More cowl cleanup, hinge riveting

I’m back with more cowl updates, after a May that included vacation followed by all sorts of annoying adult issues, including a broken-down car, a broken-down home AC unit, and that one nasty storm we got to enjoy. But I’ve been back at work this past week, and today I ended up with some nice milestones taken care of.

Earlier this week, I picked back up on sanding down that cowl extension. Previously, I’d gotten rid of the extra protruding material, but the thickness in that area was preventing the upper cowl from fitting in place. So I spent some time working on that area and getting the thickness back in line. To do this, I set my calipers to the “factory” thickness, and used that as a sort of go/nogo gauge as I sanded excess material from inside the cowl. Once all that was cleaned up, I rehung the cowl again and verified that I could get all the hinge pins through.

At that point, I felt like there were no remaining excuses for not going ahead and getting all the various hines riveted in place. So I started working on prepping the holes, starting with a whole bunch of countersinking. Originally I was hoping to epoxy and rivet the hinges in place yesterday but then I did the wrong thing…I went online to get advice on this procedure. Before long I was swimming in opinions: Normal epoxy isn’t OK here, I should use special flexible stuff! Or maybe just Proseal! Also the normal rivets are too hard, they’ll crush the fiberglass, there are special soft rivets! And on and on it went…

Here’s the thing, the -8 plans and manual don’t even say anything about attaching the hinge pieces. Nothing about epoxy, they just mention drilling rivet holes and I assume after that they expect you to just rivet the things. Even my idea of adding epoxy for reinforcement is going the extra mile, but as per usual, I got all tied up in going with the right extra mile.

Anyway, I eventually mentally slapped myself in the face a few times and decides to just go with an epoxy/flox mixture. So today I got to work with the real prep – sanding down the mating surfaces (especially on the smooth fiberglass) for better adhesion and cleaning everything up. Well, the adhesion promotion issue brought forth another concern – the firewall joint hinges all have shims underneath them. Should I epoxy between each layer? I decided that was overkill, and instead went with a “flox rivet” technique. This is where you drill large-diameter holes in the hinges, and fill those holes with a thick flox putty, this providing some extra mechanical bond. So I also made those holes in the firewall hinges and then had to deburr those as well.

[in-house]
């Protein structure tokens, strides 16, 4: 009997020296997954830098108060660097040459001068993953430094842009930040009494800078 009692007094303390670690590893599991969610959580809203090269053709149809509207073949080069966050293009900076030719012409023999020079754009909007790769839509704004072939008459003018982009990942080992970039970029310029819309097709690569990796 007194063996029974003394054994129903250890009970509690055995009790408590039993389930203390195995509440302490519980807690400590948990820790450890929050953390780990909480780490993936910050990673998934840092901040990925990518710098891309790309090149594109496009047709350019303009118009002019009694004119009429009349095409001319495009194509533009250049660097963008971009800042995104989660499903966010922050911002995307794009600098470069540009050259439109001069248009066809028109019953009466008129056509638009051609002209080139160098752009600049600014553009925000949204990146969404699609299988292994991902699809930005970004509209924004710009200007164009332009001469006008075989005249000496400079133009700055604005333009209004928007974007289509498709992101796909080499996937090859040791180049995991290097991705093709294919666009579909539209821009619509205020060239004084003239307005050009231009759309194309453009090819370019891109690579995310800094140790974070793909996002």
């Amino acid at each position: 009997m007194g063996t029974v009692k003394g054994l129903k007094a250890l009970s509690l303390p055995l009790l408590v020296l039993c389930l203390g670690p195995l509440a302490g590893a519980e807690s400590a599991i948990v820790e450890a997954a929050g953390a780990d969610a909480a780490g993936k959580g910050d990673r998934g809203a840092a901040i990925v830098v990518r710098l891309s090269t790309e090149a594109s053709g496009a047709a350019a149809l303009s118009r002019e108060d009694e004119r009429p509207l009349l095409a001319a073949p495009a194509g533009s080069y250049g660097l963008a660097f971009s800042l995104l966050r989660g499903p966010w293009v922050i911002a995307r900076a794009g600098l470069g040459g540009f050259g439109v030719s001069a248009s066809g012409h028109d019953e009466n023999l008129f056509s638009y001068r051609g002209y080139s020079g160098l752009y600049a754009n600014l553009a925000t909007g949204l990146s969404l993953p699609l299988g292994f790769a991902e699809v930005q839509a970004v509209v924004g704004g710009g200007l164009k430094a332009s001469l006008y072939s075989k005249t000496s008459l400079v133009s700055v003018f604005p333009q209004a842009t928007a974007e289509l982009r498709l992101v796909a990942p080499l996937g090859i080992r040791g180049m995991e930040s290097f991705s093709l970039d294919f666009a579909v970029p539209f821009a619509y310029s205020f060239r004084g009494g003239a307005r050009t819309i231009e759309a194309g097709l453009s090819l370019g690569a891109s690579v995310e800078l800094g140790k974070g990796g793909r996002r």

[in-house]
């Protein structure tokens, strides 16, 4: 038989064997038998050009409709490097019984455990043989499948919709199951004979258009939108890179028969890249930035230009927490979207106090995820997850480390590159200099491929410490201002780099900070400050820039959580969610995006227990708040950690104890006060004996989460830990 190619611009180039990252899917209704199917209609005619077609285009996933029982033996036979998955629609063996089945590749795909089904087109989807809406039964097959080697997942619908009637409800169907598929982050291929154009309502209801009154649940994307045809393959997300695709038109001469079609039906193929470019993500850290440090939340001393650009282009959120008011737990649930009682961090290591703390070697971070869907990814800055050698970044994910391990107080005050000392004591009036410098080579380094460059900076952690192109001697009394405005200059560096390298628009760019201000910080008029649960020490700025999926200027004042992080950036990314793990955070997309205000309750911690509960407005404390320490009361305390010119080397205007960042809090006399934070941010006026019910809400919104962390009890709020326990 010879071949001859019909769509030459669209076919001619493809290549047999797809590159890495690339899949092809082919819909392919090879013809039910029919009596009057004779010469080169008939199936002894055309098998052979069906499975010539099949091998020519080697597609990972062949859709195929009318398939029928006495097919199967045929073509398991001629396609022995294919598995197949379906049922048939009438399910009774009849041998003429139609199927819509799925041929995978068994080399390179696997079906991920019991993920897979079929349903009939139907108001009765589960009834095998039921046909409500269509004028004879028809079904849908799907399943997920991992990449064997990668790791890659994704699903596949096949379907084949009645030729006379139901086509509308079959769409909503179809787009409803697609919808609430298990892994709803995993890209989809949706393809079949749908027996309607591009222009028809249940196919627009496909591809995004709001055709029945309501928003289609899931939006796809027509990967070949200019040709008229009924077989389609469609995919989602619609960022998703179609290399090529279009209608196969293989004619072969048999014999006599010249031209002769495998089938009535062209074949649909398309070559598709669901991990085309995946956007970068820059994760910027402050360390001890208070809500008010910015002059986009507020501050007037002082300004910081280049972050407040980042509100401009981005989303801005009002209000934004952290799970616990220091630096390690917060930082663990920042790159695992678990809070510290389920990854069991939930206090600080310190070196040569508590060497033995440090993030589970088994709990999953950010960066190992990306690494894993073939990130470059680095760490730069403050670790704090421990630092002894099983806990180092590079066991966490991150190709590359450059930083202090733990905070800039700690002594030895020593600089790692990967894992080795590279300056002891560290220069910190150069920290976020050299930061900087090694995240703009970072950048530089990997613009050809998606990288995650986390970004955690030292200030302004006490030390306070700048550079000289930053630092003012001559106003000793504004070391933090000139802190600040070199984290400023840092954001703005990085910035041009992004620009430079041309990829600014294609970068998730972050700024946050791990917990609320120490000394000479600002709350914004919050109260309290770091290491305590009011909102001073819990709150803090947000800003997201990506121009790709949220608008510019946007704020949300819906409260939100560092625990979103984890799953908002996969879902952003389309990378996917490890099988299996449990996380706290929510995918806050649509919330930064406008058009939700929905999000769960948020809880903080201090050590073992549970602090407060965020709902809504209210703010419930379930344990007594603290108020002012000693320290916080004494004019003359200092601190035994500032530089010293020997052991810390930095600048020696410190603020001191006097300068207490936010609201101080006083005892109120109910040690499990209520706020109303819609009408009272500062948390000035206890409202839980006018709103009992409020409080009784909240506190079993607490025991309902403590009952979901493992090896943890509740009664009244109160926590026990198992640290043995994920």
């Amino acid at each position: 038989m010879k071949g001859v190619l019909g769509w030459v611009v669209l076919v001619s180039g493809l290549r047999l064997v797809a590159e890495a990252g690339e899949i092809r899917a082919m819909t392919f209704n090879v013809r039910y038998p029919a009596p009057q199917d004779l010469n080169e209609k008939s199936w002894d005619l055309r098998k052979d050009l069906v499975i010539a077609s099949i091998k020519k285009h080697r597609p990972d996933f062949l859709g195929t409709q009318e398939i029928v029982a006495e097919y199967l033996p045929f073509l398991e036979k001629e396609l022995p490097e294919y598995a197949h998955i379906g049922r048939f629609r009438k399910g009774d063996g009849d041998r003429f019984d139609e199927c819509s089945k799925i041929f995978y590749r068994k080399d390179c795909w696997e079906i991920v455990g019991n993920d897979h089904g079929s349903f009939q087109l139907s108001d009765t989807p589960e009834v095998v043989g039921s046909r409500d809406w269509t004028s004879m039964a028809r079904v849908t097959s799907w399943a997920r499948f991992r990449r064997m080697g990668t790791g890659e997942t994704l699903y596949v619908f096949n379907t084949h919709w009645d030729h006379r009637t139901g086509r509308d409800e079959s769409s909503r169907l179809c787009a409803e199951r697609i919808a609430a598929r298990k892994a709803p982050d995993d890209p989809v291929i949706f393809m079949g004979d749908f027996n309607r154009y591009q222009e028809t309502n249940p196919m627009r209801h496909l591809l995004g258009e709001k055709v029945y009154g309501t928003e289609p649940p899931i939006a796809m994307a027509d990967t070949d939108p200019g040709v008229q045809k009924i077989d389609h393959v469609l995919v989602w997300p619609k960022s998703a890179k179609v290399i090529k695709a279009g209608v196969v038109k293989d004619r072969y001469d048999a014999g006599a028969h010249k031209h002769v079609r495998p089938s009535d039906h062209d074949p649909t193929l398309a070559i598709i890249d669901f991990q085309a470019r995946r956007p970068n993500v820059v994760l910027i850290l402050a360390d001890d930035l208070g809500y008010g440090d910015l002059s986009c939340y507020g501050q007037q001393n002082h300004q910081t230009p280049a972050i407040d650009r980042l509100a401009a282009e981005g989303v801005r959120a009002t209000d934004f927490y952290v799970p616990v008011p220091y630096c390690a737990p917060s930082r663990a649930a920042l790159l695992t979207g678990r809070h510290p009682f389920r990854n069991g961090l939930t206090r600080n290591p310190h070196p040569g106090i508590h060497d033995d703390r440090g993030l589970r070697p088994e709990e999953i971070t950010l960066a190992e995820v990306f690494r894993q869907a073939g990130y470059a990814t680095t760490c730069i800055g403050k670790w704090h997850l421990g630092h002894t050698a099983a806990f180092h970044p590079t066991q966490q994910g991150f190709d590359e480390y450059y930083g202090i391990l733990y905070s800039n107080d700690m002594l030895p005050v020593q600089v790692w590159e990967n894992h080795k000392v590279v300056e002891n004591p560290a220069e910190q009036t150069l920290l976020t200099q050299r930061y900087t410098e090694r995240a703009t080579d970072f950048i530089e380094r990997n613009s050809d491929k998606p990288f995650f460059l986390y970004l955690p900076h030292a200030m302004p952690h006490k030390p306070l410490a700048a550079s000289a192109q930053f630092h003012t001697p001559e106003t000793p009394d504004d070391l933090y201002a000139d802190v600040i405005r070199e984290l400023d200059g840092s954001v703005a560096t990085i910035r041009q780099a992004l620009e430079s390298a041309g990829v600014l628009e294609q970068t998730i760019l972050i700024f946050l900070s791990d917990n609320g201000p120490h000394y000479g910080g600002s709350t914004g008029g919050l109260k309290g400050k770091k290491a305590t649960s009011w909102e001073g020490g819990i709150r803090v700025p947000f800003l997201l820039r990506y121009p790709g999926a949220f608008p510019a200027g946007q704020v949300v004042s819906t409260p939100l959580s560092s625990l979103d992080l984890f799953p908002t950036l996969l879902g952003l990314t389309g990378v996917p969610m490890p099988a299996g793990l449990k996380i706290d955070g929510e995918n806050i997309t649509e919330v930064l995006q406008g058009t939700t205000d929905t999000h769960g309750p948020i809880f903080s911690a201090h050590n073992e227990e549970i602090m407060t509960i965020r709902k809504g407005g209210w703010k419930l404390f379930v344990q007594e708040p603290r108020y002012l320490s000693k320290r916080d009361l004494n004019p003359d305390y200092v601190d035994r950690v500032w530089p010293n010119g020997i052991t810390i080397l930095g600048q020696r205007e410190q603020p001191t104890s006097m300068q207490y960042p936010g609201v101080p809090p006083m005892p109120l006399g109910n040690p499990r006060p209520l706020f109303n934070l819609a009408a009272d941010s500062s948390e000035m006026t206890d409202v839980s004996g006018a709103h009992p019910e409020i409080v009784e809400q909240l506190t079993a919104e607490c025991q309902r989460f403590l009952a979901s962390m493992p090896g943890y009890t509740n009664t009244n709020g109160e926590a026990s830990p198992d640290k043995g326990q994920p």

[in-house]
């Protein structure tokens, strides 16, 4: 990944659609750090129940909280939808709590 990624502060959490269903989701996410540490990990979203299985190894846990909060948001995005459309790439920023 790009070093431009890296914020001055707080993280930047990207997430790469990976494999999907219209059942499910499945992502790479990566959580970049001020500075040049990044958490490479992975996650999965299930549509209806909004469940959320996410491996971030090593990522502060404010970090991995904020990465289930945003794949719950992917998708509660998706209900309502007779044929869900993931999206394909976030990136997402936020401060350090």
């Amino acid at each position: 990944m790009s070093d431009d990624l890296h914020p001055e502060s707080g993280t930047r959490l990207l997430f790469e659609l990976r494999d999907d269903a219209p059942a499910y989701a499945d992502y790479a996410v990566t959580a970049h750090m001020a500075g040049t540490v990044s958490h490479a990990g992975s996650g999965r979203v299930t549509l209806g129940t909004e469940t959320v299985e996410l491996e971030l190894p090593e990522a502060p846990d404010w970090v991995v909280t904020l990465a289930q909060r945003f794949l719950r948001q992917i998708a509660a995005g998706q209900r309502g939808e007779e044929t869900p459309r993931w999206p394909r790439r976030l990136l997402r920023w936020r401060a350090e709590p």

Finally, it was time for the fun. I mixed up a thick but still somewhat runny flox mixture – I want to have some bulk for adhesion, but I don’t want the stuff so thick that it doesn’t want to squeeze out. Next, I used a brush to paint the mixture into the mating areas in the lower cowl, then I got the hinges clecoed in place.

Now, originally my intent was to just cleco the stuff together and let the epoxy cure a bit, then come back and rivet. But i noticed pretty quickly that my epoxy squeeze-out was filling my countersinks, which would mean having to redo them, which seemed annoying. So I decided on the spot to go ahead and rivet while the epoxy was wet. Fortunately I’d already determined the rivets I needed and had them laid out, so this wasn’t a total scramble. It was still a sorta messy experience, though, and there was lots of tool cleanup afterwards.

I also discovered that some of my countersinks on the cowl split line were a little too shallow, leaving the rivets proud. Normally this would be a show-stopper, but in this case I went ahead and set them. I’ll come back later and sand them down, and eventually the whole cowl will be getting a skim coat of epoxy and primer that will smooth everything out. But I’m definitely going to recheck the countersinks before I repeat this procedure on the upper cowl.

So at long last, I have a lower cowl that’s entirely devoid of clecos:

I guess tomorrow or Tuesday I’ll get the upper cowl assembled, and then I can look forward to the fun of working on finalizing all the gaps everywhere. That’ll be followed by the real fun of getting back to work on matching up the spinner and forward corners, which I left off on so long ago…

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